'ISI continues to maintain links with LeT'
Observing that the ISI continues to maintain links with terror outfits like the LeT and JuD, a former top CIA official says the US needs to be tough with the Pakistani establishment and send a clear message to it that it cannot pursue a policy of "selective counter-terrorism."world Updated: Jun 07, 2009 12:27 IST
Observing that the ISI continues to maintain links with terror outfits like the LeT and JuD, a former top CIA official says the US needs to be tough with the Pakistani establishment and send a clear message to it that it cannot pursue a policy of "selective counter-terrorism."
Pointing out that the ISI today is in a "mortal battle" with the Pakistani Taliban in the restive Swat valley, Bruce Riedel, who co-chaired the inter-agency committee of the Obama Administration which formulated the Af-Pak policy, said Islamabad has been pursuing "selective counter-terrorism" measures.
"In the Swat Valley, the Pakistani army and the ISI are fighting a very serious struggle against a part of the jihadist infrastructure. ISI has also been helpful in fighting part of the Al-Qaeda infrastructure.
"But the complexity, the problem is that ISI continues to have relations with groups like Lashkar-e-Taiba, with whatever its new name is and with the Afghan Taliban. It is a very complex picture. It's selective counter-terrorism. What we need is uniform counter-terrorism," Riedel told PTI here.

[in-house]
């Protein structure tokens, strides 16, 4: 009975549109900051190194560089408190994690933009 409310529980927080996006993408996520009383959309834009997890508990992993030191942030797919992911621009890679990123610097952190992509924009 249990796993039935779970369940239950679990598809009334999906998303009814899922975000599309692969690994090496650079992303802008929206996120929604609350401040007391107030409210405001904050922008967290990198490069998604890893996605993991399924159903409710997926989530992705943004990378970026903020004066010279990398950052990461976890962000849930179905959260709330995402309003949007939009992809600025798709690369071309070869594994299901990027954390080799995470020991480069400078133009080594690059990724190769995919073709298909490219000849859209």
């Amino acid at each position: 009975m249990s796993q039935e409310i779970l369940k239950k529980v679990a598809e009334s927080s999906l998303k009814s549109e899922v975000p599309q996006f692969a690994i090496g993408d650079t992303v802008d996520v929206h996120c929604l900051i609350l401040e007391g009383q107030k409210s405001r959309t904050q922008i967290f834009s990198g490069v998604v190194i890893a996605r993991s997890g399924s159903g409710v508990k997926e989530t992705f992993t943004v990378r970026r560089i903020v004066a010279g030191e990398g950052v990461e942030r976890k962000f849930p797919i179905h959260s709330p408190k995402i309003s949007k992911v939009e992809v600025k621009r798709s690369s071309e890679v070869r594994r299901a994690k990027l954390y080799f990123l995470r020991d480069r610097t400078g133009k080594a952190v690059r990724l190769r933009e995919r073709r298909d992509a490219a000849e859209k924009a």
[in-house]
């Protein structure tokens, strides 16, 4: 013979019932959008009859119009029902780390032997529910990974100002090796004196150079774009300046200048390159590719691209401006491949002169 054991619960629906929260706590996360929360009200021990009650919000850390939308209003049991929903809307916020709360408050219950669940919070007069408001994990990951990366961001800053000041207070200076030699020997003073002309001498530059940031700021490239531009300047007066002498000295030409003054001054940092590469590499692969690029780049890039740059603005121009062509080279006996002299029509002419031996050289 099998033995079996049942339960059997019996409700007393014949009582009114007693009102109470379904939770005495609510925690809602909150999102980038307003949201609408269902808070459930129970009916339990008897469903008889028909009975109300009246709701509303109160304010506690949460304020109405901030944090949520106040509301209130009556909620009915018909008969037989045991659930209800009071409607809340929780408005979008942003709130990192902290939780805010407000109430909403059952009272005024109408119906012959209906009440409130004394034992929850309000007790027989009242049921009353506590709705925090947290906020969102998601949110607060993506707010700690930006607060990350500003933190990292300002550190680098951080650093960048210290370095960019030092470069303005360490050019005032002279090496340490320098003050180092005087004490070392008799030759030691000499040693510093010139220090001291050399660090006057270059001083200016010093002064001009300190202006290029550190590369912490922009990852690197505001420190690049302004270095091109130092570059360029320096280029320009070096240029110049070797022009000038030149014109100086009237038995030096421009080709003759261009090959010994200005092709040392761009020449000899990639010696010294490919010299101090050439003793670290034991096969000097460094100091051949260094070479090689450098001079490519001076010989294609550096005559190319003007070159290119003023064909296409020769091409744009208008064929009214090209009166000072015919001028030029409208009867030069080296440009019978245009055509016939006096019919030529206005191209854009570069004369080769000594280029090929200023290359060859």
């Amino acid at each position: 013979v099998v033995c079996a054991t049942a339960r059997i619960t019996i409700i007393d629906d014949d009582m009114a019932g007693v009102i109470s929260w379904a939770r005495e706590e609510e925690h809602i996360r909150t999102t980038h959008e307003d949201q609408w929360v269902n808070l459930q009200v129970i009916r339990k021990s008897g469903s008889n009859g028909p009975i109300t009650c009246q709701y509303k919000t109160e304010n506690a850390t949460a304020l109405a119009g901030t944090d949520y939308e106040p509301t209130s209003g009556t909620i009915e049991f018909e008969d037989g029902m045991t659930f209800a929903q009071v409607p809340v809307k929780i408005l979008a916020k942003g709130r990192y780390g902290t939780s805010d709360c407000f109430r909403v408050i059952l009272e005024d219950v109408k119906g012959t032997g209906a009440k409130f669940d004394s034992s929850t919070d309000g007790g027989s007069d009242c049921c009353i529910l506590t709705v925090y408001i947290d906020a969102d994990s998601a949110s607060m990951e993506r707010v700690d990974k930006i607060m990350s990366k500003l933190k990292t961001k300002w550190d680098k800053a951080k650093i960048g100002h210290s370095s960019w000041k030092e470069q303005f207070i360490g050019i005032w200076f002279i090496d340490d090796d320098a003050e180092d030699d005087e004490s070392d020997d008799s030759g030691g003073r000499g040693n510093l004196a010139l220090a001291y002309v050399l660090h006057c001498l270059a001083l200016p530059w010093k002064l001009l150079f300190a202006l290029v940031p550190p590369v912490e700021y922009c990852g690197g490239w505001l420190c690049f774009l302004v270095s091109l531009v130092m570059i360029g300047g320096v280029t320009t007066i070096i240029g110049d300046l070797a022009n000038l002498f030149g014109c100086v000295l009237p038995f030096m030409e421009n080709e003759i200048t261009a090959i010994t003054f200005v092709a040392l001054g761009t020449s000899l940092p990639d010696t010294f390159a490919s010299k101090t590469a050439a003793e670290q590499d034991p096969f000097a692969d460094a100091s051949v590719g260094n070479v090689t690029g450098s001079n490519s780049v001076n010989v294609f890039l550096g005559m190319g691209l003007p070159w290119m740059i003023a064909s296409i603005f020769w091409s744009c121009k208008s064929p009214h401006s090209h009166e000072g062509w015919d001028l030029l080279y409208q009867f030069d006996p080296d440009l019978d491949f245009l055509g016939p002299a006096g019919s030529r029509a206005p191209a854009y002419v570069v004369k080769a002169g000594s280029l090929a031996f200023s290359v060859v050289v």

On the release of JuD chief Hafiz Mohammad Saeed from the house arrest in Pakistan, he said the Obama administration should take "a very hard line" about the release of the mastermind of the Mumbai massacre."
The US needs to be "very clear with Pakistan that it cannot pursue a policy of selective counter-terrorism," Riedel said.
"Selective counter-terrorism is weak counter-terrorism."
When asked whether Pakistan was taking enough steps to dismantle terrorist networks which are focussed on India, the former CIA official replied: "Not at all."
"I think, Pakistan has taken a few steps, but they are very small, and much more needs to be done. The entire infrastructure of the jihadist Frankenstein in Pakistan needs to be broken and dismantled, not just because that is in the interest of America and India, but because it is in the interest of Pakistan.
"Because if the jihadist Frankenstein in Pakistan is not dismantled and defeated there is a very real possibility that they would take over the State of Pakistan and that would be the end of Pakistani freedom," Riedel said.